Mulder had his office along the busy Rue Paul Bert, in a building Speidel & Co, shared with a branch of the British Chartered Bank. He soon moved to a private house at the corner of the Canal Bonnal and the Rue de Cherbourg. One of his photographs showed the storage area located at the entrance of the harbour which contained lamp oil tins and large oil tanks inscribed with the company names, Speidel and APC (Figure 5).
Mulder lived in a quiet area of Haiphong in the Hotel de Marseille, near Speidel & Co.’s office. Haiphong’s community of non-French Europeans was small. At the turn of the century, the city counted just a 100 ‘Aliens’. Mulder’s colleagues were mainly Germans working for Speidel & Co. He was a bachelor, and a Vietnamese housekeeper ran his household. Mulder returned to Europe in 1908 (so he probably saw the contents of this cover’s letter which arrived in August 1907), and he married. He had earned a fortune at Speidel’s firm which enabled him to emigrate to the United States in 1910, and he started a farming community in Virginia.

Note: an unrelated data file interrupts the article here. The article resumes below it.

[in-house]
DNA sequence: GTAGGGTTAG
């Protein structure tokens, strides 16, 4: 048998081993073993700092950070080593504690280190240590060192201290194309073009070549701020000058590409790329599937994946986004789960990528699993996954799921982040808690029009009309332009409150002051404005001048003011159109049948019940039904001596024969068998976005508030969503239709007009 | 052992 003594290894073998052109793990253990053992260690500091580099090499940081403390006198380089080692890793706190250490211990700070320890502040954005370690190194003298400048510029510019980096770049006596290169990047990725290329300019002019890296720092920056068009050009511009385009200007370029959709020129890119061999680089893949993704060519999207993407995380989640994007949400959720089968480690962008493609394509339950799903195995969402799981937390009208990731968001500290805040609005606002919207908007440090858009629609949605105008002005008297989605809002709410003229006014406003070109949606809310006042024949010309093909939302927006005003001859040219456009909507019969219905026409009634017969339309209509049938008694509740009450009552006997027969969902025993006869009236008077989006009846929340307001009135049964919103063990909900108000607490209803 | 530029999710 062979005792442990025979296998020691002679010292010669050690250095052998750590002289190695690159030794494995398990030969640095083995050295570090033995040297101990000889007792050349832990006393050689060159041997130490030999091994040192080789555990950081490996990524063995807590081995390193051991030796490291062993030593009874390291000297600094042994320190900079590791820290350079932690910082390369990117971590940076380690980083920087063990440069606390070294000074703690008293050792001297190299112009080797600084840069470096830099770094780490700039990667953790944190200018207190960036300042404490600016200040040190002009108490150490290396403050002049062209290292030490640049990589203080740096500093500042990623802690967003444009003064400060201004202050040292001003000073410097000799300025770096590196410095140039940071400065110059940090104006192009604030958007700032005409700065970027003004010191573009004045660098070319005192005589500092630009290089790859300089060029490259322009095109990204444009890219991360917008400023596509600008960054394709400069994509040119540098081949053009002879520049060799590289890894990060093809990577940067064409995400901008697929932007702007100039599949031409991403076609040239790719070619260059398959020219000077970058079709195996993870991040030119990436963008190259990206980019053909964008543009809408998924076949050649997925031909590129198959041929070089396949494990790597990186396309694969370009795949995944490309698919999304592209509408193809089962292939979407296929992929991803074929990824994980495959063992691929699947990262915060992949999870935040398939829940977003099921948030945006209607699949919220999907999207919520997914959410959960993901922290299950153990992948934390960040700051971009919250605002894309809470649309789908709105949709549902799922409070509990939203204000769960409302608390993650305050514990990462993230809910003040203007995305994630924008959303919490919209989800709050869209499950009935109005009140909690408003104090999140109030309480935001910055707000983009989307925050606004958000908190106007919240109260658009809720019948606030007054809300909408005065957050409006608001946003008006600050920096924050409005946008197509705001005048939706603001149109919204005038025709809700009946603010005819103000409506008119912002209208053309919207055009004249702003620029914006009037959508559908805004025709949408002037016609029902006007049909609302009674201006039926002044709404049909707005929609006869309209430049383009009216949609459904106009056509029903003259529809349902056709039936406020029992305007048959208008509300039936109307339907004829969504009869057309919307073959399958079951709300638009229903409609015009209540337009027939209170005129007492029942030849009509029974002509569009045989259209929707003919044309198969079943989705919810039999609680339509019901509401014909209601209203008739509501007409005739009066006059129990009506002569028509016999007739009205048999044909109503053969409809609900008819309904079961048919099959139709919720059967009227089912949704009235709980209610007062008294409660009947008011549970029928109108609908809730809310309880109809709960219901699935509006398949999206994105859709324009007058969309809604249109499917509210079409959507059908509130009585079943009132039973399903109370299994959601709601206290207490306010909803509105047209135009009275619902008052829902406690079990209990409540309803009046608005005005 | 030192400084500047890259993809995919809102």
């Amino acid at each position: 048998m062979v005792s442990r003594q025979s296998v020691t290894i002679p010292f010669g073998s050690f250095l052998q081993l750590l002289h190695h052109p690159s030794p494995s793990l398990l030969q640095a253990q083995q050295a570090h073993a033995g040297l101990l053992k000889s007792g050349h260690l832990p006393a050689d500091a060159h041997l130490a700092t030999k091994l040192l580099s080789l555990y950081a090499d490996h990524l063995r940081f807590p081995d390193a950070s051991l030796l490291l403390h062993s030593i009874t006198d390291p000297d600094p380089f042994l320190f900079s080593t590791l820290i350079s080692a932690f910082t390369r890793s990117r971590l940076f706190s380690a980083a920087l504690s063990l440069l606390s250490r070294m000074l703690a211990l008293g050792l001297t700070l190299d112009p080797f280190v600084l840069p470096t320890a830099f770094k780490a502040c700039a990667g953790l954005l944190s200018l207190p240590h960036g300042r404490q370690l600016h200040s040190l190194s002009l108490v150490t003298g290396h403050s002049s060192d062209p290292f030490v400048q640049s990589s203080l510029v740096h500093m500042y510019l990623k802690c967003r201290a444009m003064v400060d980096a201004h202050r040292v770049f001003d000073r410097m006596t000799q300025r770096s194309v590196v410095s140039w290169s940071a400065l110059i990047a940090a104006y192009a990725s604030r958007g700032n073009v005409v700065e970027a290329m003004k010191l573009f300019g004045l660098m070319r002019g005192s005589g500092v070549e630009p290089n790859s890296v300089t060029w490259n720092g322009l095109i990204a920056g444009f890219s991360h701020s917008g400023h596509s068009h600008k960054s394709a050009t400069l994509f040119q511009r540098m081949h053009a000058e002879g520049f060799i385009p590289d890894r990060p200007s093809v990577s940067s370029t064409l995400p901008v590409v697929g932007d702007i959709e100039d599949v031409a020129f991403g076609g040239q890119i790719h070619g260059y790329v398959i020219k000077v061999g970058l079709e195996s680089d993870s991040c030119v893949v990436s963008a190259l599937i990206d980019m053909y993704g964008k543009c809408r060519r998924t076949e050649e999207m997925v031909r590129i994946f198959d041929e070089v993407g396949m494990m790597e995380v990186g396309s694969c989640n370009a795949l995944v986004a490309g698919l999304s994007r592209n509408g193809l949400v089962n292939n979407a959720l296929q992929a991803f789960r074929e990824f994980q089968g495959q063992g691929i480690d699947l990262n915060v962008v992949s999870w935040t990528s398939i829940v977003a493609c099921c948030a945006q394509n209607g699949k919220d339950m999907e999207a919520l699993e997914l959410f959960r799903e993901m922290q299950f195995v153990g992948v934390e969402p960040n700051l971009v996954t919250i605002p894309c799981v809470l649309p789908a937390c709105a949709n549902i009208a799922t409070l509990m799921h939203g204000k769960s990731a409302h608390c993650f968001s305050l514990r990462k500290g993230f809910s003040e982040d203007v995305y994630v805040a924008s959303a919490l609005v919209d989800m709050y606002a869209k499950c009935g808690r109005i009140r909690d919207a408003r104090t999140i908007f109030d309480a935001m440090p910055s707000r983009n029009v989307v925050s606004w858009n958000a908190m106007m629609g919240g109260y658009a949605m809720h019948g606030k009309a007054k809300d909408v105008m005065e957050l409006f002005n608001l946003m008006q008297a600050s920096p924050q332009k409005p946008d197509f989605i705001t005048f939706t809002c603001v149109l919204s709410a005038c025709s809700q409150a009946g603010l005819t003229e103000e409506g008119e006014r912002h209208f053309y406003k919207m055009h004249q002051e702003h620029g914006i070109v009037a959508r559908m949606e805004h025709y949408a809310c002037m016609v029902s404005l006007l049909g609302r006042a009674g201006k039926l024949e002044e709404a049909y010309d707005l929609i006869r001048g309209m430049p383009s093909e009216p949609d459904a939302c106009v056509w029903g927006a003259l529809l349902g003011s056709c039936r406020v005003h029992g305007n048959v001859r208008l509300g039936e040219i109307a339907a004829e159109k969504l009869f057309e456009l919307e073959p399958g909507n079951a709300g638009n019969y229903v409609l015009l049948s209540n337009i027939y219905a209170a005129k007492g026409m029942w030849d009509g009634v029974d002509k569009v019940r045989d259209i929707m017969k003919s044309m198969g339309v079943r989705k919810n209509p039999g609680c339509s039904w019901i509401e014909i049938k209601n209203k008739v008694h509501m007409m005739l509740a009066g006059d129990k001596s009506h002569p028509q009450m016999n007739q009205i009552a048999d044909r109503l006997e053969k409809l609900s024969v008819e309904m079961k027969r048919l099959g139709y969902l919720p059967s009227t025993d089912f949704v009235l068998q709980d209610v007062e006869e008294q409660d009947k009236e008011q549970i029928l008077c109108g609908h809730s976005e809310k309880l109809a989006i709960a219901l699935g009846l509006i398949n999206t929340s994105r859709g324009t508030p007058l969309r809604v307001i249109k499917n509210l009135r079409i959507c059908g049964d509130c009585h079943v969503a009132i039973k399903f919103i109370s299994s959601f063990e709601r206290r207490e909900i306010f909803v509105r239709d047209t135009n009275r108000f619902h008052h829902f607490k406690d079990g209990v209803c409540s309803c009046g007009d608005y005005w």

The only other reference to Speidel & Co. was found at a website devoted to world-wide made oil lamps, specifically devoted to the display of the ‘wheel’ at the base of the lamp, that lowers or raises the wick, and thus decreases or increases the light intensity of the lamp. Each one of these ‘wheels’ had a monogram on it, pertaining to the company that manufactured the lamp. In the case of Speidel & Co. no proof was found that the company made the lamps, and that it was probably used as an advertising campaign for the Speidel oil company. The wheel had the following description: SPEIDEL & CO./ HANOI-SAIGON-HAIPHONG (Figure 6).